The river ran high for a couple of weeks, then dropped back about 12 feet several days ago, again exposing the lower bank where we ordinarily keep a couple of chairs in order to enjoy the shade from a big willow while looking out over the water.
Now there’s an extra 3 or 4 feet of sand and mud – the first time that the Brazos has thought to build up this bank. I waited almost a week for the mud to dry sufficiently, then donned my rubber boots and inspected the remodeled bank. It’s nice! The new sandbar accommodated seedling cottonwoods and willows, but blanketed over and blotted out a wide swath of bloodweed, poison oak and thistle, creating a pleasant if currently muddy path providing a high vantage over this portion of the river.
I was strolling around in the sand enjoying the scenery when I came upon what looked like two giant, nicely sharpened pencils sticking out of the mud. They were upon closer inspection trees, maybe 3 inches in diameter, obviously cut or chopped down, and pretty obviously the handiwork of beavers. I’ve seen lots of their handiwork before, mostly among the Canadian lakes in Ontario up above Toronto, but I’d had no idea they ranged all the way down here. A look through the mud confirmed their tracks, but I was surprised to find that the hind feet of these toothy beasts were longer than my hand.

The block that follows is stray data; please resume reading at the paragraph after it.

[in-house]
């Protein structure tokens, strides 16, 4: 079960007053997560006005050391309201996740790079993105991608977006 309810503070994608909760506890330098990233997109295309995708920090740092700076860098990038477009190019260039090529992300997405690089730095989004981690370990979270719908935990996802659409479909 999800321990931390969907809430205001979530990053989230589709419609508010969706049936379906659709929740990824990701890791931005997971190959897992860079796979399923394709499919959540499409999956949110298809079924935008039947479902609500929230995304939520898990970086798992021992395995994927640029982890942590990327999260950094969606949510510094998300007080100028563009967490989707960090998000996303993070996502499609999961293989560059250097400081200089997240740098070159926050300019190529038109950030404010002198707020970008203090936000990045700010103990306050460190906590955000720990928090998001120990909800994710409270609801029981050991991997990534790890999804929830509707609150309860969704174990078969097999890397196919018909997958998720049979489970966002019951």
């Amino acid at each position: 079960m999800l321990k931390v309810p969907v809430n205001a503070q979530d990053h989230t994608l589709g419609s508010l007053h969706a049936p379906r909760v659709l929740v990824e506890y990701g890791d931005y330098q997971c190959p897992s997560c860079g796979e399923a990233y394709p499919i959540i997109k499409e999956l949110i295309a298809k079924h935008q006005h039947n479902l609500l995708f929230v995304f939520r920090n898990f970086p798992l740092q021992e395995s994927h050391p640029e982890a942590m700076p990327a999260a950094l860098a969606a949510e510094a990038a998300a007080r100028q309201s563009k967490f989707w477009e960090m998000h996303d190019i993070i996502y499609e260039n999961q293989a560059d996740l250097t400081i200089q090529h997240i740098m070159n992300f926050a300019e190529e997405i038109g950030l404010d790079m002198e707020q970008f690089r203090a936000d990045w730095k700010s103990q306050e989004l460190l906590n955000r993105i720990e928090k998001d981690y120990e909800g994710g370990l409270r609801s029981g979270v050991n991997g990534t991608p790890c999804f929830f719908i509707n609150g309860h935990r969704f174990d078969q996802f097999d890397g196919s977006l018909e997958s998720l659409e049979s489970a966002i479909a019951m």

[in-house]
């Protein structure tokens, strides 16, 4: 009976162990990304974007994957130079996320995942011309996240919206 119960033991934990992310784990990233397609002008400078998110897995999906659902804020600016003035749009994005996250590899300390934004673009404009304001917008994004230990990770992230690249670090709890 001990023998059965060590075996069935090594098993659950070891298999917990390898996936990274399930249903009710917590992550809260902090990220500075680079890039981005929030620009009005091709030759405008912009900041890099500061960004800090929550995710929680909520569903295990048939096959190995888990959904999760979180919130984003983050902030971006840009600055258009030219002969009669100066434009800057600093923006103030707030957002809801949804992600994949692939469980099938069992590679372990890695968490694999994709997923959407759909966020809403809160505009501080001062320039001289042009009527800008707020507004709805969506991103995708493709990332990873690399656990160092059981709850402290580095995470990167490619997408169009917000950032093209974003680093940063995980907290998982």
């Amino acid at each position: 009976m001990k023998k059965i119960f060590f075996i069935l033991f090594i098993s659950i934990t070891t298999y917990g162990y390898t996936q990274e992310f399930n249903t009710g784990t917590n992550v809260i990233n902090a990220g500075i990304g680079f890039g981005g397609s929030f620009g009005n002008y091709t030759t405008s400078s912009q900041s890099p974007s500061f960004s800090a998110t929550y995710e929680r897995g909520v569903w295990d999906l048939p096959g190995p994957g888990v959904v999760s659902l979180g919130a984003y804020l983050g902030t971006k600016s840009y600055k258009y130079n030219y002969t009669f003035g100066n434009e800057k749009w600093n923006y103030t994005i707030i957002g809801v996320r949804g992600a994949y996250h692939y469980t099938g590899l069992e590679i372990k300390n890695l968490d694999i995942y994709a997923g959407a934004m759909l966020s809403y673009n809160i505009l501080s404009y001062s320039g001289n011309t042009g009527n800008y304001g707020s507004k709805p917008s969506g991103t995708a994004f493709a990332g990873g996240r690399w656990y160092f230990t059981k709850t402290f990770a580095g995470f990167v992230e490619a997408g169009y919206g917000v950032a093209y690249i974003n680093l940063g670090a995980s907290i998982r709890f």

Our variety of beaver is supposed to be the largest rodent in North America, and third-largest in the world behind the ever-popular capybara and the European beaver. However, reports out of California make me wonder how long it’ll be before the capy naturalizes itself in the U.S.
I have an idea where our local beavers might have set up shop, but I’ll save verification for some future outing. I don’t have any idea at all how they are putting their damming instinct to work on a body of moving water this size.